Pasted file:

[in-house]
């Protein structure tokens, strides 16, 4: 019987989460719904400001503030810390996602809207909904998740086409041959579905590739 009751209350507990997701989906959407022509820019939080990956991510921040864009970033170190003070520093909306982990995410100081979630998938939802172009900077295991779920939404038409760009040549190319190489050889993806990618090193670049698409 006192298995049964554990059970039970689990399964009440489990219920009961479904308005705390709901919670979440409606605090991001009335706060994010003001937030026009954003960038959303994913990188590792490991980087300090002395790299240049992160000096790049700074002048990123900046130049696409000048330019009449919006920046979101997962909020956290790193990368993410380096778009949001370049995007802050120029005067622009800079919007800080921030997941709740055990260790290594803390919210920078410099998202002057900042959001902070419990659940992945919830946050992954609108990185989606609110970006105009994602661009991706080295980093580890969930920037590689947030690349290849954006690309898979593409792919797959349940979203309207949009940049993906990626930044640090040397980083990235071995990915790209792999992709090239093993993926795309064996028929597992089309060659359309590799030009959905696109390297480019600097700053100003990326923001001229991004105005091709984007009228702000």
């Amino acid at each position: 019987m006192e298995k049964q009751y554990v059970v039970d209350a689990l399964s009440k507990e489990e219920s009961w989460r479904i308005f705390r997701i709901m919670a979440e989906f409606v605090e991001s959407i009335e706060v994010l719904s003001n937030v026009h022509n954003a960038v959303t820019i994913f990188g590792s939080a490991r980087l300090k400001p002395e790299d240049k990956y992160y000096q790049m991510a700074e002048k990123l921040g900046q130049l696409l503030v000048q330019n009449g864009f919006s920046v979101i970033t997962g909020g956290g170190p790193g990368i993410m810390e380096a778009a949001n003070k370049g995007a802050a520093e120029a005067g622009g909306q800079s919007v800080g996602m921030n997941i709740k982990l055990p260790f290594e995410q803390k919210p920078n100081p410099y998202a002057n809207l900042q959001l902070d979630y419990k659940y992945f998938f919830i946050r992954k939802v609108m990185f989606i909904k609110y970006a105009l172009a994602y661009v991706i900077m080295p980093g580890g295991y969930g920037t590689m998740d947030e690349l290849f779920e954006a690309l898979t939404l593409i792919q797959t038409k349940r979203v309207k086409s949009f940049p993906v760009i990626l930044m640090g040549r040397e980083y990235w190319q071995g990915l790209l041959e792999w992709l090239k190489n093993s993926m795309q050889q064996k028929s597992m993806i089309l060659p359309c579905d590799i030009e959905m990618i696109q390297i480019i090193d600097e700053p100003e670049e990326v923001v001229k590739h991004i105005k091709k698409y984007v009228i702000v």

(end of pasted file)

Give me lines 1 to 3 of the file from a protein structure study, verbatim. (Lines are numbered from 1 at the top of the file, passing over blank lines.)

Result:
[in-house]
């Protein structure tokens, strides 16, 4: 019987989460719904400001503030810390996602809207909904998740086409041959579905590739 009751209350507990997701989906959407022509820019939080990956991510921040864009970033170190003070520093909306982990995410100081979630998938939802172009900077295991779920939404038409760009040549190319190489050889993806990618090193670049698409 006192298995049964554990059970039970689990399964009440489990219920009961479904308005705390709901919670979440409606605090991001009335706060994010003001937030026009954003960038959303994913990188590792490991980087300090002395790299240049992160000096790049700074002048990123900046130049696409000048330019009449919006920046979101997962909020956290790193990368993410380096778009949001370049995007802050120029005067622009800079919007800080921030997941709740055990260790290594803390919210920078410099998202002057900042959001902070419990659940992945919830946050992954609108990185989606609110970006105009994602661009991706080295980093580890969930920037590689947030690349290849954006690309898979593409792919797959349940979203309207949009940049993906990626930044640090040397980083990235071995990915790209792999992709090239093993993926795309064996028929597992089309060659359309590799030009959905696109390297480019600097700053100003990326923001001229991004105005091709984007009228702000």
């Amino acid at each position: 019987m006192e298995k049964q009751y554990v059970v039970d209350a689990l399964s009440k507990e489990e219920s009961w989460r479904i308005f705390r997701i709901m919670a979440e989906f409606v605090e991001s959407i009335e706060v994010l719904s003001n937030v026009h022509n954003a960038v959303t820019i994913f990188g590792s939080a490991r980087l300090k400001p002395e790299d240049k990956y992160y000096q790049m991510a700074e002048k990123l921040g900046q130049l696409l503030v000048q330019n009449g864009f919006s920046v979101i970033t997962g909020g956290g170190p790193g990368i993410m810390e380096a778009a949001n003070k370049g995007a802050a520093e120029a005067g622009g909306q800079s919007v800080g996602m921030n997941i709740k982990l055990p260790f290594e995410q803390k919210p920078n100081p410099y998202a002057n809207l900042q959001l902070d979630y419990k659940y992945f998938f919830i946050r992954k939802v609108m990185f989606i909904k609110y970006a105009l172009a994602y661009v991706i900077m080295p980093g580890g295991y969930g920037t590689m998740d947030e690349l290849f779920e954006a690309l898979t939404l593409i792919q797959t038409k349940r979203v309207k086409s949009f940049p993906v760009i990626l930044m640090g040549r040397e980083y990235w190319q071995g990915l790209l041959e792999w992709l090239k190489n093993s993926m795309q050889q064996k028929s597992m993806i089309l060659p359309c579905d590799i030009e959905m990618i696109q390297i480019i090193d600097e700053p100003e670049e990326v923001v001229k590739h991004i105005k091709k698409y984007v009228i702000v």